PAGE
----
Most of the media-related coverage regarding the Russian assistance provided to Syria has boiled down to two topics:
1. Golly, it’s difficult working out who the baddies are in this one.
And, just this evening:
2. Putin accuses Western media of premature publication:
Reports of alleged casualties among civilians caused by Russian airstrikes in Syria emerged even before Russian warplanes were launched for their first combat mission, President Vladimir Putin said, branding such reports ‘information attacks.’
“Other nations have been bombing Syrian territory for over a year,” Putin told the Russian human rights council on Thursday, stressing that the US-led coalition invades the Syrian airspace with no UN mandate or invitation from Damascus.
“We have such an invitation and we intend to fight against terrorist organizations and them only,” Putin added.
What really grabbed my attention though, for some reason, was how relaxing the videos of the Russian air strikes are to watch.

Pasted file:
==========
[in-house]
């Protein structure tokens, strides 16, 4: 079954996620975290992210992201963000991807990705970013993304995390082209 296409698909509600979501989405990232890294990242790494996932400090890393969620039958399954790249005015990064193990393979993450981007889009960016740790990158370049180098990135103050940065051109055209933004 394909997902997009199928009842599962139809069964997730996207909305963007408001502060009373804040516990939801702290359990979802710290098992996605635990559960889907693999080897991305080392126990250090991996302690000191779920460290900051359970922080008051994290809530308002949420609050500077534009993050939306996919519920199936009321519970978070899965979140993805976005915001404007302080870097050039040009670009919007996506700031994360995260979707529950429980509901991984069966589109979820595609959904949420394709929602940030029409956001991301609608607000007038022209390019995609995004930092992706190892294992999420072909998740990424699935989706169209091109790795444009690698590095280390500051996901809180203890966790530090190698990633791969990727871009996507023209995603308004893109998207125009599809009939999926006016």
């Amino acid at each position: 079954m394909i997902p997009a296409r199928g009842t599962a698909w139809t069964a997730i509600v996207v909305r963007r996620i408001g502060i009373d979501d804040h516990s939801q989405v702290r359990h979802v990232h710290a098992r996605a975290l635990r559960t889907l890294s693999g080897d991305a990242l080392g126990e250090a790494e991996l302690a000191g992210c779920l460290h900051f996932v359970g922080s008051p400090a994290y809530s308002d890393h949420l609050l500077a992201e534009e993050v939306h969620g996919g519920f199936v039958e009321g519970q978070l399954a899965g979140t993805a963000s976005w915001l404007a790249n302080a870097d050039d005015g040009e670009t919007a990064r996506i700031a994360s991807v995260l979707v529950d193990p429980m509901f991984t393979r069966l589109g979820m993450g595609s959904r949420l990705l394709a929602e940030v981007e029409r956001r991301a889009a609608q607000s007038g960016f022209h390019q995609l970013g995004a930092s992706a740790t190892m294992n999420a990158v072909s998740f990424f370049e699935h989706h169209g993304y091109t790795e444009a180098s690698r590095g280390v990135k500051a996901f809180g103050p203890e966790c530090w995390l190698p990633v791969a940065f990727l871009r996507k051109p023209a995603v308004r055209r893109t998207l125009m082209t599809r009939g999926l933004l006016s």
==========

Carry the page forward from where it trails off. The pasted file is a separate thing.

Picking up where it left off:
Nice, isn’t it? Try playing a bit of Enya over the top. It’s like a lava lamp.
You might be thinking “Ah, these nefarious Russkies. Trying to sanatise their war coverage. Don’t they know we invented that game?”
In fact, it’s probably not intentional. The fact is that bombing raids just look nicer as plane-cam technology improves.
This recent footage from the Iraqi Airforce is less good, but still has something of the same hypnotic quality about it:
Compare and contrast this with the shaky black and white footage we got during the US invasion of Afghanistan, for example:
In The Poverty of Historicism, Karl Popper argues that the Marxist view of history as progress is incorrect for various reasons, one of which is the fact that history depends to a large extent upon technical innovation, something which cannot be predicted ahead of time.
This would appear to be a small but not necessarily insignificant example of this phenomena. Imagine if that black and white footage from Afghanistan had been shown to you with no sound and a caption saying that it was footage of a Russian raid on a rebel position in Syria. Would you feel differently about the intervention?
Will war become easier for the public to accept now that the videos coming out of it are that much prettier?